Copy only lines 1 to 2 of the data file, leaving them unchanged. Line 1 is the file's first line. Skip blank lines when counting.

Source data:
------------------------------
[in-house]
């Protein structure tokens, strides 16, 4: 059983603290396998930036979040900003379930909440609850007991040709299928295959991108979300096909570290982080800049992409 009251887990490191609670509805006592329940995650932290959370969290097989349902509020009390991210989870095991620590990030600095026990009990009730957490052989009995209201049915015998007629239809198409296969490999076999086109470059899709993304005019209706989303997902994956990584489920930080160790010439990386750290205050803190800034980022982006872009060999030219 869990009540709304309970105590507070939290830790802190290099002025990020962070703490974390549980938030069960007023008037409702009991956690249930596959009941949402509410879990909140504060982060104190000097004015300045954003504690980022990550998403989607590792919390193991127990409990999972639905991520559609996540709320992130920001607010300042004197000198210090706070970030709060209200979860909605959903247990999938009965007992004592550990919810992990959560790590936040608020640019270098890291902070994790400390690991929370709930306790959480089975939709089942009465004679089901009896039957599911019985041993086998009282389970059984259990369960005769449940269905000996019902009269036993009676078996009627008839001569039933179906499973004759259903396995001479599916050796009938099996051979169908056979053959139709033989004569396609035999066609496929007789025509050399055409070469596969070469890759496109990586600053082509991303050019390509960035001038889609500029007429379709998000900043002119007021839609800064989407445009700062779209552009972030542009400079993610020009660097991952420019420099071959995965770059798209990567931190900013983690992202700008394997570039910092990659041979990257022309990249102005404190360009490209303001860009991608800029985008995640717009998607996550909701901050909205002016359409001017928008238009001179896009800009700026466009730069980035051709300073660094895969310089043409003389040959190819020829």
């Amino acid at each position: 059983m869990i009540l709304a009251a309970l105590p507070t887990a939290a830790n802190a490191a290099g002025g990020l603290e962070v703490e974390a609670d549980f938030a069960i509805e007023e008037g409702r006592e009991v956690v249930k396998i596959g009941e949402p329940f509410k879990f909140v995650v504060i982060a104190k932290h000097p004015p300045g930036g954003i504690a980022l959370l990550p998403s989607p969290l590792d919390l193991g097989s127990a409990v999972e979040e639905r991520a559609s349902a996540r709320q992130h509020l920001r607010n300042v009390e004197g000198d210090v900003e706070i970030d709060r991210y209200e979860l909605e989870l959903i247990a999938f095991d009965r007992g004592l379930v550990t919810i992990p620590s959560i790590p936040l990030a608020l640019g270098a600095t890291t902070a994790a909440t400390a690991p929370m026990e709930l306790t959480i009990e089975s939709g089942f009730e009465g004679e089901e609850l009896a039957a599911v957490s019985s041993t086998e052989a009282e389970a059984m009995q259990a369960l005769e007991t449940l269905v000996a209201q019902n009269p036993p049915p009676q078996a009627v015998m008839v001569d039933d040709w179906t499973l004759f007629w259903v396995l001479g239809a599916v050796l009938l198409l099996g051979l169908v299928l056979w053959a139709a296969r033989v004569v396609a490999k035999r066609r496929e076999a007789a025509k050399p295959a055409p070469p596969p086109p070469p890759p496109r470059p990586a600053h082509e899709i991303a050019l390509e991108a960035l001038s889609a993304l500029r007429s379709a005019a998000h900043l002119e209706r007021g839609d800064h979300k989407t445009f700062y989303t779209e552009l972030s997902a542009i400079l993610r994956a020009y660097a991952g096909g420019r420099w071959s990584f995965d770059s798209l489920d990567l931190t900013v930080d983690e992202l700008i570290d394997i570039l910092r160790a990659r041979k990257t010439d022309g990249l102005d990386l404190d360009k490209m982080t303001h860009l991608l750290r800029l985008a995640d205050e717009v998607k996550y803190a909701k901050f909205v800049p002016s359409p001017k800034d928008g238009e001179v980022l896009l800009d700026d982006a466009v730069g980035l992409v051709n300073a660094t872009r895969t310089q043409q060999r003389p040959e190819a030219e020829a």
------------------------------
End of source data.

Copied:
[in-house]
């Protein structure tokens, strides 16, 4: 059983603290396998930036979040900003379930909440609850007991040709299928295959991108979300096909570290982080800049992409 009251887990490191609670509805006592329940995650932290959370969290097989349902509020009390991210989870095991620590990030600095026990009990009730957490052989009995209201049915015998007629239809198409296969490999076999086109470059899709993304005019209706989303997902994956990584489920930080160790010439990386750290205050803190800034980022982006872009060999030219 869990009540709304309970105590507070939290830790802190290099002025990020962070703490974390549980938030069960007023008037409702009991956690249930596959009941949402509410879990909140504060982060104190000097004015300045954003504690980022990550998403989607590792919390193991127990409990999972639905991520559609996540709320992130920001607010300042004197000198210090706070970030709060209200979860909605959903247990999938009965007992004592550990919810992990959560790590936040608020640019270098890291902070994790400390690991929370709930306790959480089975939709089942009465004679089901009896039957599911019985041993086998009282389970059984259990369960005769449940269905000996019902009269036993009676078996009627008839001569039933179906499973004759259903396995001479599916050796009938099996051979169908056979053959139709033989004569396609035999066609496929007789025509050399055409070469596969070469890759496109990586600053082509991303050019390509960035001038889609500029007429379709998000900043002119007021839609800064989407445009700062779209552009972030542009400079993610020009660097991952420019420099071959995965770059798209990567931190900013983690992202700008394997570039910092990659041979990257022309990249102005404190360009490209303001860009991608800029985008995640717009998607996550909701901050909205002016359409001017928008238009001179896009800009700026466009730069980035051709300073660094895969310089043409003389040959190819020829």